It seems impossible that I could sit here and stare at a blank page and not know how to begin. It was estimated on January 1, 2014, there were 1,025,109.8 words in the English language. (There really is an organization that figures these things – Global Language Monitor). You would think that with that many words to chose from – I only want 500 – it would be impossible to sit and stare at a blank page.
And now that I’ve put those words on this page, it’s no longer blank and I’m on my way to meeting my goal for the day. Knowing I have more than a million words to chose from and each of them is simply a few keystrokes from being made visible, meeting my goal is a piece of cake.
But as I type a few more of those words, a thought becomes prevalent in my mind, a staggering thought, a monumental thought, a huge question. All caps is suggested. WHY ON EARTH IS THERE AN ORGANIZATION CHARGED WITH THE RESPONSIBILITY OF COUNTING THE NUMBER OF WORDS IN A LANGUAGE, EVEN IF THEY ONLY CLAIM TO MAKE AN ESTIMATE?
Why is it important to anyone how many words there are? Is there a practical significance to that number? Is there a statistician somewhere who is keeping track of the number of words we use so that someday if we ever should be called before Noah Webster in the sky, we can account for our verbosity or lack thereof?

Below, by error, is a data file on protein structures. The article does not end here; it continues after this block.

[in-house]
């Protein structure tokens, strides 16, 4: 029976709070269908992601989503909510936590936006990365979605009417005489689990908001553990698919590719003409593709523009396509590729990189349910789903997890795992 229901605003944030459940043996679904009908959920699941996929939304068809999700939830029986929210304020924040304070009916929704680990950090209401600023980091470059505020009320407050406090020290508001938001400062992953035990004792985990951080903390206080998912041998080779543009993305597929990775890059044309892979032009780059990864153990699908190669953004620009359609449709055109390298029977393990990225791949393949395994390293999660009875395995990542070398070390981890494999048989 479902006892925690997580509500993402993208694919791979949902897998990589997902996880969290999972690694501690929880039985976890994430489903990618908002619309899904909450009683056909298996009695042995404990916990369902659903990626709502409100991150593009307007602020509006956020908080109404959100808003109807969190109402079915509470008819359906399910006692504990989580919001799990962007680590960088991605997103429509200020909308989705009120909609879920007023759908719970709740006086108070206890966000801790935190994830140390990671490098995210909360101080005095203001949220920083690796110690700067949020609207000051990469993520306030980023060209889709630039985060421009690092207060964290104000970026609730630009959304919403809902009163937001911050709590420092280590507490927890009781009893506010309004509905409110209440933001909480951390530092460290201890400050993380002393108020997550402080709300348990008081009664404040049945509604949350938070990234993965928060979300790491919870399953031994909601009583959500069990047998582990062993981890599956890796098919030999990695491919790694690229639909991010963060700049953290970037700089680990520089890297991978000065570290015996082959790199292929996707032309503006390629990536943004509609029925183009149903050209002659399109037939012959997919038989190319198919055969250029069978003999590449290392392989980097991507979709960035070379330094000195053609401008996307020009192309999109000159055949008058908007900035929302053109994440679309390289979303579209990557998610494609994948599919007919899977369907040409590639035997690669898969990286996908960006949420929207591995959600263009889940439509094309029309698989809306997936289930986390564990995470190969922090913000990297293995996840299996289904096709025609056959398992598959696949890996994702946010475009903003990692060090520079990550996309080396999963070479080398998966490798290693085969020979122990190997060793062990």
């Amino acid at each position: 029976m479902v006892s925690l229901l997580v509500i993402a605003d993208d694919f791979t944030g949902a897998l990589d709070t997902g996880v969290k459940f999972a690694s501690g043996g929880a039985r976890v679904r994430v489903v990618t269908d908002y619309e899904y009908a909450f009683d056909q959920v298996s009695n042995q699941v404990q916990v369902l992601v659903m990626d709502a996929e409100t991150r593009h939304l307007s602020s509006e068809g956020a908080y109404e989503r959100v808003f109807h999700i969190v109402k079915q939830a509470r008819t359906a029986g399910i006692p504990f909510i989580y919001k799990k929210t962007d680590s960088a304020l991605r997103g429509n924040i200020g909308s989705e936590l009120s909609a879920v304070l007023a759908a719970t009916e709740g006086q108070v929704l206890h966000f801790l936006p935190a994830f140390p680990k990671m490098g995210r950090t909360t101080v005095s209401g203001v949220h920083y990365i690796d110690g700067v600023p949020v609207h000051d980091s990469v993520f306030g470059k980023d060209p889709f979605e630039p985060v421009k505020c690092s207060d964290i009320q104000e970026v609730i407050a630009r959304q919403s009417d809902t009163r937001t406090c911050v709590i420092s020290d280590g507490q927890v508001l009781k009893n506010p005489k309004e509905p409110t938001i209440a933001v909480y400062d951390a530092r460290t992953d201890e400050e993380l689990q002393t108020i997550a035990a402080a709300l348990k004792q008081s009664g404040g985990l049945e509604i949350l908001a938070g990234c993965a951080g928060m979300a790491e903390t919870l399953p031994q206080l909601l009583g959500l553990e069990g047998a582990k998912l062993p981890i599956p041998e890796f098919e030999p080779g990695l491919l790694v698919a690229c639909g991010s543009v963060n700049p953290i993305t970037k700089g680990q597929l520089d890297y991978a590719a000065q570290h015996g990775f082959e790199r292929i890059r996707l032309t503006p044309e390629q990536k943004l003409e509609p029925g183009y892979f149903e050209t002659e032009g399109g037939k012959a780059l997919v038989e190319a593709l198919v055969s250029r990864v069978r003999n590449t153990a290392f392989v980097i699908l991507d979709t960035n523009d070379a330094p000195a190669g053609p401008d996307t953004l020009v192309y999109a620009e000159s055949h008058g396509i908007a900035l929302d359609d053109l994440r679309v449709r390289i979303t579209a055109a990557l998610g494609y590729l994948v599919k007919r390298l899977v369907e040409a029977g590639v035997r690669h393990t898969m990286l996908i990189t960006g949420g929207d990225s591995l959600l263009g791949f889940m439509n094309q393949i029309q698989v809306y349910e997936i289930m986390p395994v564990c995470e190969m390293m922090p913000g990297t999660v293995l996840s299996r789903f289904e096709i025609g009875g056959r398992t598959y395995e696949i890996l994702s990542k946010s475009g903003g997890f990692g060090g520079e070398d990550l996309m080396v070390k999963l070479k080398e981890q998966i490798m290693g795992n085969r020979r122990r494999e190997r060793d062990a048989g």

I don’t know the answers to those questions, but the implications are staggering. Just think about it. You are sitting before an editor of the Chicago Tribune applying for a job at the newspaper and he reads a report in your file and says, “I’m sorry, your word count isn’t up to par. At our paper, we only consider writers who’ve used twice the words you have. Go out and use some more. Come back when you think you’ve got an appropriate number.”
How does that make you feel? I mean, you passed all your classes in college. Got decent grades. No one every questioned the number of different words you were using. The final number was important, because they expected a certain number of pages on each paper. But the word choice themselves? As long as you threw in a few words you had heard the professor use in class, you were safe.
But now that I know, I guess it’s a good thing I stared at a blank page for a while. I guess it’s good that I wondered about how I could possibly not be able to type at least one of those many words for a while. It made me wonder exactly how many words were in the English language that I could chose from to end the perpetual blank page syndrome. And in wondering, I researched the issue, (via Google) and I discovered something that will be of incredible value tomorrow when I again face a blank page. I have more than a million words to chose from. How can I possibly go wrong?